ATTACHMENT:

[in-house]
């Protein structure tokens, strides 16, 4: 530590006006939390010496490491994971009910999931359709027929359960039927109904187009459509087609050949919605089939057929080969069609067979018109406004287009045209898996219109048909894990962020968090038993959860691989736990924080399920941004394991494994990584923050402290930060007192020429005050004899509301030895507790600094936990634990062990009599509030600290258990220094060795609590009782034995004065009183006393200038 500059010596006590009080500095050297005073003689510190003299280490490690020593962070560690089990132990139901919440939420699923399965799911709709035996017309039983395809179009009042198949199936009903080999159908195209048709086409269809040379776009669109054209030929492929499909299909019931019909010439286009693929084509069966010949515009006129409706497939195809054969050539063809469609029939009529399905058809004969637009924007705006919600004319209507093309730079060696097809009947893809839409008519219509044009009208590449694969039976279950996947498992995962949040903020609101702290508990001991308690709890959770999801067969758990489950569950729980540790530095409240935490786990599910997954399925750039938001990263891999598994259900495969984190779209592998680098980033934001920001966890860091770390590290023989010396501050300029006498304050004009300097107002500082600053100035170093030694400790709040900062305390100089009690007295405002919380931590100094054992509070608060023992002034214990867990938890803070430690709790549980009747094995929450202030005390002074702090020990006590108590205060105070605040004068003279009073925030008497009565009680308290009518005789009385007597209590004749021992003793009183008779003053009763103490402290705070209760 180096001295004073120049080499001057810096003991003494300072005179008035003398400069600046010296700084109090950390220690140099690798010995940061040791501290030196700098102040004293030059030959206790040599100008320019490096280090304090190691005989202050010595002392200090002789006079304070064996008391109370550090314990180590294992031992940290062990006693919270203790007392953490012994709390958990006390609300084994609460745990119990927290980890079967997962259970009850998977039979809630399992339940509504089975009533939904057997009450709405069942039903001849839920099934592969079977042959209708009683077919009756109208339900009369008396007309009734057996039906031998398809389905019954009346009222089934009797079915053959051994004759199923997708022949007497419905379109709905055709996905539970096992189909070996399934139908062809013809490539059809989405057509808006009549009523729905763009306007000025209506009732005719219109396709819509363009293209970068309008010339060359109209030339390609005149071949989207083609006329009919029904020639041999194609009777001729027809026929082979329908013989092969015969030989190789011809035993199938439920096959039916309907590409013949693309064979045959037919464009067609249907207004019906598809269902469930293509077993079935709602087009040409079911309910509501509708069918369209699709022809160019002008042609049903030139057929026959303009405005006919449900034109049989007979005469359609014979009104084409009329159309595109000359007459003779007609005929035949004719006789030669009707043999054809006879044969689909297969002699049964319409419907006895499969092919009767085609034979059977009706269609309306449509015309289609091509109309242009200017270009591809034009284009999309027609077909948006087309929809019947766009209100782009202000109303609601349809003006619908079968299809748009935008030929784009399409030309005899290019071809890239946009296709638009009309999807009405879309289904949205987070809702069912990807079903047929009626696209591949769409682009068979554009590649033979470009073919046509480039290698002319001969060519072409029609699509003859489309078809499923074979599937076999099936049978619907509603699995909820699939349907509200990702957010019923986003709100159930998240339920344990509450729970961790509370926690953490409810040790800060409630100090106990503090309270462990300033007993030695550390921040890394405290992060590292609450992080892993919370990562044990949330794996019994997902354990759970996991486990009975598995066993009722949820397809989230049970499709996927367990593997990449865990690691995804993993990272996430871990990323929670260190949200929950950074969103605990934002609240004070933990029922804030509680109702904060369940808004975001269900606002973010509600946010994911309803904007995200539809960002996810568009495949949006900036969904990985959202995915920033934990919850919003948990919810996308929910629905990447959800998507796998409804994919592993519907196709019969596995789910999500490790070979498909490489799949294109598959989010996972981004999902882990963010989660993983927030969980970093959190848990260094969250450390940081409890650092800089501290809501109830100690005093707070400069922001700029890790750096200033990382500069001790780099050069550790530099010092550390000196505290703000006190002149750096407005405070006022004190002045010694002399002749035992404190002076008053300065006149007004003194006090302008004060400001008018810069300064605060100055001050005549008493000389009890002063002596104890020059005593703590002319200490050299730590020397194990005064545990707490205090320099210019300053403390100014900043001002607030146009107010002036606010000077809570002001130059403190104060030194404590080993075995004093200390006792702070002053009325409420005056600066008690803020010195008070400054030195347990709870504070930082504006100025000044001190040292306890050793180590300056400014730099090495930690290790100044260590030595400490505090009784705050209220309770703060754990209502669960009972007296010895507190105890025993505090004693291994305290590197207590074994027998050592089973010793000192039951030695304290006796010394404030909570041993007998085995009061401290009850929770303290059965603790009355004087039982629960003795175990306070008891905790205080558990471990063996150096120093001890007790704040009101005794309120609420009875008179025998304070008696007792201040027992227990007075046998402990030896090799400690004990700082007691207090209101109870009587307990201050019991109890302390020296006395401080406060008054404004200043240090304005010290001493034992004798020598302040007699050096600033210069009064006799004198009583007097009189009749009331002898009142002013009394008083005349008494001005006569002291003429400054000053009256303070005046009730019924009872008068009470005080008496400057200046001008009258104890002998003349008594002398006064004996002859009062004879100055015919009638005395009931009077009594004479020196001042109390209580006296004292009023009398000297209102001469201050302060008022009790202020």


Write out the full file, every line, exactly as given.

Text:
[in-house]
């Protein structure tokens, strides 16, 4: 530590006006939390010496490491994971009910999931359709027929359960039927109904187009459509087609050949919605089939057929080969069609067979018109406004287009045209898996219109048909894990962020968090038993959860691989736990924080399920941004394991494994990584923050402290930060007192020429005050004899509301030895507790600094936990634990062990009599509030600290258990220094060795609590009782034995004065009183006393200038 500059010596006590009080500095050297005073003689510190003299280490490690020593962070560690089990132990139901919440939420699923399965799911709709035996017309039983395809179009009042198949199936009903080999159908195209048709086409269809040379776009669109054209030929492929499909299909019931019909010439286009693929084509069966010949515009006129409706497939195809054969050539063809469609029939009529399905058809004969637009924007705006919600004319209507093309730079060696097809009947893809839409008519219509044009009208590449694969039976279950996947498992995962949040903020609101702290508990001991308690709890959770999801067969758990489950569950729980540790530095409240935490786990599910997954399925750039938001990263891999598994259900495969984190779209592998680098980033934001920001966890860091770390590290023989010396501050300029006498304050004009300097107002500082600053100035170093030694400790709040900062305390100089009690007295405002919380931590100094054992509070608060023992002034214990867990938890803070430690709790549980009747094995929450202030005390002074702090020990006590108590205060105070605040004068003279009073925030008497009565009680308290009518005789009385007597209590004749021992003793009183008779003053009763103490402290705070209760 180096001295004073120049080499001057810096003991003494300072005179008035003398400069600046010296700084109090950390220690140099690798010995940061040791501290030196700098102040004293030059030959206790040599100008320019490096280090304090190691005989202050010595002392200090002789006079304070064996008391109370550090314990180590294992031992940290062990006693919270203790007392953490012994709390958990006390609300084994609460745990119990927290980890079967997962259970009850998977039979809630399992339940509504089975009533939904057997009450709405069942039903001849839920099934592969079977042959209708009683077919009756109208339900009369008396007309009734057996039906031998398809389905019954009346009222089934009797079915053959051994004759199923997708022949007497419905379109709905055709996905539970096992189909070996399934139908062809013809490539059809989405057509808006009549009523729905763009306007000025209506009732005719219109396709819509363009293209970068309008010339060359109209030339390609005149071949989207083609006329009919029904020639041999194609009777001729027809026929082979329908013989092969015969030989190789011809035993199938439920096959039916309907590409013949693309064979045959037919464009067609249907207004019906598809269902469930293509077993079935709602087009040409079911309910509501509708069918369209699709022809160019002008042609049903030139057929026959303009405005006919449900034109049989007979005469359609014979009104084409009329159309595109000359007459003779007609005929035949004719006789030669009707043999054809006879044969689909297969002699049964319409419907006895499969092919009767085609034979059977009706269609309306449509015309289609091509109309242009200017270009591809034009284009999309027609077909948006087309929809019947766009209100782009202000109303609601349809003006619908079968299809748009935008030929784009399409030309005899290019071809890239946009296709638009009309999807009405879309289904949205987070809702069912990807079903047929009626696209591949769409682009068979554009590649033979470009073919046509480039290698002319001969060519072409029609699509003859489309078809499923074979599937076999099936049978619907509603699995909820699939349907509200990702957010019923986003709100159930998240339920344990509450729970961790509370926690953490409810040790800060409630100090106990503090309270462990300033007993030695550390921040890394405290992060590292609450992080892993919370990562044990949330794996019994997902354990759970996991486990009975598995066993009722949820397809989230049970499709996927367990593997990449865990690691995804993993990272996430871990990323929670260190949200929950950074969103605990934002609240004070933990029922804030509680109702904060369940808004975001269900606002973010509600946010994911309803904007995200539809960002996810568009495949949006900036969904990985959202995915920033934990919850919003948990919810996308929910629905990447959800998507796998409804994919592993519907196709019969596995789910999500490790070979498909490489799949294109598959989010996972981004999902882990963010989660993983927030969980970093959190848990260094969250450390940081409890650092800089501290809501109830100690005093707070400069922001700029890790750096200033990382500069001790780099050069550790530099010092550390000196505290703000006190002149750096407005405070006022004190002045010694002399002749035992404190002076008053300065006149007004003194006090302008004060400001008018810069300064605060100055001050005549008493000389009890002063002596104890020059005593703590002319200490050299730590020397194990005064545990707490205090320099210019300053403390100014900043001002607030146009107010002036606010000077809570002001130059403190104060030194404590080993075995004093200390006792702070002053009325409420005056600066008690803020010195008070400054030195347990709870504070930082504006100025000044001190040292306890050793180590300056400014730099090495930690290790100044260590030595400490505090009784705050209220309770703060754990209502669960009972007296010895507190105890025993505090004693291994305290590197207590074994027998050592089973010793000192039951030695304290006796010394404030909570041993007998085995009061401290009850929770303290059965603790009355004087039982629960003795175990306070008891905790205080558990471990063996150096120093001890007790704040009101005794309120609420009875008179025998304070008696007792201040027992227990007075046998402990030896090799400690004990700082007691207090209101109870009587307990201050019991109890302390020296006395401080406060008054404004200043240090304005010290001493034992004798020598302040007699050096600033210069009064006799004198009583007097009189009749009331002898009142002013009394008083005349008494001005006569002291003429400054000053009256303070005046009730019924009872008068009470005080008496400057200046001008009258104890002998003349008594002398006064004996002859009062004879100055015919009638005395009931009077009594004479020196001042109390209580006296004292009023009398000297209102001469201050302060008022009790202020």